I’m sure a number of you are finding retirement different from what you expected. It’s always interesting to compare the world we live in with the world we anticipated it was going to be. Who could have foreseen an era of ultra-low interest rates? While low rates can present a bit of a challenge in terms of growing wealth, they aren’t a show stopper.
Part of the key is to avoid being distracted by myths and misperceptions around investing. Don’t let them get in your way. Let’s dispel some myths and offer you some tips:
Myth: If retired, you cannot invest in the stock market because you don’t have the time to make up losses should they happen. Figures from Statistics Canada show that men are living, on average, until they are 80 years of age and women are living to 84 years of age. That means that people have at least on average 15-20 years in retirement to continue to both protect and grow their portfolios. That is a longer period of time than people initially envisioned when planning for retirement. For more insights, visit Canadians are living longer. What does that mean for your portfolio?.
Myth: Buy-and-Hold is the best investment strategy – This strategy is not particularly effective in volatile markets, which we have been experiencing for the past several years. If you look at the DOW Jones Industrial Average from 2000 to 2010, you’ll see that it passed the 10,000 point mark to the upside and downside a combined six times. Thus, If people followed the â€˜buy-and-hold passive strategy’ during this period and just bought the DOW Jones Industrial Average index, they would have seen very little positive results during that period of time as gains were quickly followed by losses.
Active investors, who sold part or all of specific stocks when they reach pre-established targets, conversely, could have done quite well. They would have capitalized on the gains and sold all or part of their investment as it passed a target threshold, avoiding the dips in the market. For further information, visit Can buy and hold still work for retired investors?
Are your investments keeping up with inflation? – Many may be surprised to learn that you can be too cautious and end up having investments that do not keep up with inflation or the standard living. This can be particularly true in the case of GICs. The blog post Are your investments keeping up with inflation and taxes? takes a closer look at this issue and shows how to evaluate your own holdings.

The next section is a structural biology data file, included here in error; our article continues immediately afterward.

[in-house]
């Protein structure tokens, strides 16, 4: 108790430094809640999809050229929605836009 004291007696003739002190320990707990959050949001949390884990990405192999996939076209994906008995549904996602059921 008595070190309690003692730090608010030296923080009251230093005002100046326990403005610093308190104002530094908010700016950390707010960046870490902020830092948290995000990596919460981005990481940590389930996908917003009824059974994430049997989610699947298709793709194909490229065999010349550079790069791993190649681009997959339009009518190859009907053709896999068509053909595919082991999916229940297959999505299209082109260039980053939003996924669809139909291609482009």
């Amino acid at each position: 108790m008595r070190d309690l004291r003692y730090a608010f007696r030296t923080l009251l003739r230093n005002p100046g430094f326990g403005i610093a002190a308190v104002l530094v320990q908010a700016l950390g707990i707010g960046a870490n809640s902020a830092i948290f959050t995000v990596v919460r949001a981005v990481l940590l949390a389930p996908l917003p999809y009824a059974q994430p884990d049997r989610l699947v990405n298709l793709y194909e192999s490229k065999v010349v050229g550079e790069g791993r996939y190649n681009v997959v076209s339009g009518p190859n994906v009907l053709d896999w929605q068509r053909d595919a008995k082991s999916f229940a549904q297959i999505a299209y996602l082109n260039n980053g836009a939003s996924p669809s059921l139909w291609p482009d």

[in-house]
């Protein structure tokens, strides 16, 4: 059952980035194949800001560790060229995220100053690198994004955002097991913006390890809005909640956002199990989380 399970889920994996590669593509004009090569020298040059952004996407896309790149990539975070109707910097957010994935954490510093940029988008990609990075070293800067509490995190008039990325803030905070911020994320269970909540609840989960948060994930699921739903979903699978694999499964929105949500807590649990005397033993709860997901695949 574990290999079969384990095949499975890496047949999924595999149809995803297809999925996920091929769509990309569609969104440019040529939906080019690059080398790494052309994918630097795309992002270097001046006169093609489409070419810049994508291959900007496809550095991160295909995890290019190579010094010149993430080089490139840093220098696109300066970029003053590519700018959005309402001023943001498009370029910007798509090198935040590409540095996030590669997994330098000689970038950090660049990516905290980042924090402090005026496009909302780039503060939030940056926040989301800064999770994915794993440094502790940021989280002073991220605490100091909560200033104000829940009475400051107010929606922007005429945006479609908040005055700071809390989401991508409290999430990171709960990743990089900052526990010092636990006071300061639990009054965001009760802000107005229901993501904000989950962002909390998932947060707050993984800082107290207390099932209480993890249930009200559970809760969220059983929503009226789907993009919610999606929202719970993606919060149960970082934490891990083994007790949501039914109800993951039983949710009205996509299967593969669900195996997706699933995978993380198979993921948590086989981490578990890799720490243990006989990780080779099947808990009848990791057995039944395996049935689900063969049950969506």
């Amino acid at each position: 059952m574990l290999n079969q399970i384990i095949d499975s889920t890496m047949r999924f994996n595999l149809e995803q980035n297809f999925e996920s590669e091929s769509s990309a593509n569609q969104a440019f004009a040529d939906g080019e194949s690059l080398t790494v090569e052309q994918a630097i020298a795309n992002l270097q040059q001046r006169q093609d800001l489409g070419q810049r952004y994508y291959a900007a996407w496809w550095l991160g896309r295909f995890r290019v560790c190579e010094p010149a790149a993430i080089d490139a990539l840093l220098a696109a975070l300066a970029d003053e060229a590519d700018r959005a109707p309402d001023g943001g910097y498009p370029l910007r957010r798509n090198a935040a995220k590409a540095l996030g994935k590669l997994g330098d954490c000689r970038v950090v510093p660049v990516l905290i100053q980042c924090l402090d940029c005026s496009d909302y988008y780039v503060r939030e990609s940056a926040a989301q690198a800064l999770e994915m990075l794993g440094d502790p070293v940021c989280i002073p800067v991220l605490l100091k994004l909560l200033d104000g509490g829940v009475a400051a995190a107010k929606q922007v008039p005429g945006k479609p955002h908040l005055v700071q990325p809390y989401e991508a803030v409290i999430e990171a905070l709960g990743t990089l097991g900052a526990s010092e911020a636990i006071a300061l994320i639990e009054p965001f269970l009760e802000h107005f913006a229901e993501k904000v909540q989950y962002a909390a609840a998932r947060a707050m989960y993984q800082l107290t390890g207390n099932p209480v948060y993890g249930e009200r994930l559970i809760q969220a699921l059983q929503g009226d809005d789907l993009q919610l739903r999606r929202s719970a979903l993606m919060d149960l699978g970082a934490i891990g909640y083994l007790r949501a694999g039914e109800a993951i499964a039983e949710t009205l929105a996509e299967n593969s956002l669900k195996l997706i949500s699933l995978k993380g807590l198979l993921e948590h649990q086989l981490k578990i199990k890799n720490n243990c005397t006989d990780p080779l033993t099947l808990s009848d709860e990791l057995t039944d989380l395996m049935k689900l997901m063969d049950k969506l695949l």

Be careful not to buy yesterday’s hot investment – People often learn from a neighbour or read about a hot stock in a newspaper after it has already made its climb. By the time they learn about it, the stock has made its run and the risk of it now falling in value is greater. This is one of several risks we identify in the blog post Avoid these top mistakes retirees make when investment planning.
Consider passing along wealth while you’re still alive – Estate planning helps you to transfer the maximum amount possible to the next generation while minimizing taxation. One option may be to start making transfers while you’re still alive. You’ll be able to see your children enjoying the legacy you have created and minimize estate taxes if it makes sense to get started now. We’ve provided this and other tips in the blog Estate planning: Passing wealth from one generation to the next.
Don’t hesitate to turn for help – Studies from the Investment Funds Institute of Canada demonstrated that people who work with an Investment Advisor generally had more investable assets than those without an advisor, regardless of income, and were more confident about their retirement and their overall financial situation. For further insights and some tips on what to look for in an Investment Advisor, visit Did you know that people who work with financial advisors make more money?.
Call me or email me – My retired clients continue to benefit from the diversified portfolios I create for them. Call me at 416-332-3863 or email me at email@example.com to discuss how your portfolio can continue to grow during retirement.